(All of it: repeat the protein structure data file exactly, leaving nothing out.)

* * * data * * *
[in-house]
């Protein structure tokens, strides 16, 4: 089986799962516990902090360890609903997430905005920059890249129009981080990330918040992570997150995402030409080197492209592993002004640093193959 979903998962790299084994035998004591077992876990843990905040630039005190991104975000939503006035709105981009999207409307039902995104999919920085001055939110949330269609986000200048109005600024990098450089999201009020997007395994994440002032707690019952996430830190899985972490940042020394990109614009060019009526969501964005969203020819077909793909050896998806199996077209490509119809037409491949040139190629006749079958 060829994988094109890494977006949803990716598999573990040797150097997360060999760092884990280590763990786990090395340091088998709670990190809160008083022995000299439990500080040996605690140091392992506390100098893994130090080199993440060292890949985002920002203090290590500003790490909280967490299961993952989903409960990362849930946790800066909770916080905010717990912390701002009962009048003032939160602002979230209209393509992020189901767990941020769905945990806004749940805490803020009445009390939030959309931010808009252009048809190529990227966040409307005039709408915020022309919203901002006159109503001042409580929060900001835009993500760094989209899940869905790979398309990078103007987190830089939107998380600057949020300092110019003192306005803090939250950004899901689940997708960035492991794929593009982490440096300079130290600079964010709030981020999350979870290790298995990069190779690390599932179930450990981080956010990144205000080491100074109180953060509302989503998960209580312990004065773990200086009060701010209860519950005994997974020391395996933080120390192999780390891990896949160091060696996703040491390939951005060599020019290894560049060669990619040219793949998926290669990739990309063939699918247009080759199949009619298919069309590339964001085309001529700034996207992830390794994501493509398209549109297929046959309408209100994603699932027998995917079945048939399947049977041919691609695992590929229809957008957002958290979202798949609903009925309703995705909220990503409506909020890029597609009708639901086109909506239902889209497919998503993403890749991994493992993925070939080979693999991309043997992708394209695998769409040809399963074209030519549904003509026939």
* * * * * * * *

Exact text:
[in-house]
């Protein structure tokens, strides 16, 4: 089986799962516990902090360890609903997430905005920059890249129009981080990330918040992570997150995402030409080197492209592993002004640093193959 979903998962790299084994035998004591077992876990843990905040630039005190991104975000939503006035709105981009999207409307039902995104999919920085001055939110949330269609986000200048109005600024990098450089999201009020997007395994994440002032707690019952996430830190899985972490940042020394990109614009060019009526969501964005969203020819077909793909050896998806199996077209490509119809037409491949040139190629006749079958 060829994988094109890494977006949803990716598999573990040797150097997360060999760092884990280590763990786990090395340091088998709670990190809160008083022995000299439990500080040996605690140091392992506390100098893994130090080199993440060292890949985002920002203090290590500003790490909280967490299961993952989903409960990362849930946790800066909770916080905010717990912390701002009962009048003032939160602002979230209209393509992020189901767990941020769905945990806004749940805490803020009445009390939030959309931010808009252009048809190529990227966040409307005039709408915020022309919203901002006159109503001042409580929060900001835009993500760094989209899940869905790979398309990078103007987190830089939107998380600057949020300092110019003192306005803090939250950004899901689940997708960035492991794929593009982490440096300079130290600079964010709030981020999350979870290790298995990069190779690390599932179930450990981080956010990144205000080491100074109180953060509302989503998960209580312990004065773990200086009060701010209860519950005994997974020391395996933080120390192999780390891990896949160091060696996703040491390939951005060599020019290894560049060669990619040219793949998926290669990739990309063939699918247009080759199949009619298919069309590339964001085309001529700034996207992830390794994501493509398209549109297929046959309408209100994603699932027998995917079945048939399947049977041919691609695992590929229809957008957002958290979202798949609903009925309703995705909220990503409506909020890029597609009708639901086109909506239902889209497919998503993403890749991994493992993925070939080979693999991309043997992708394209695998769409040809399963074209030519549904003509026939």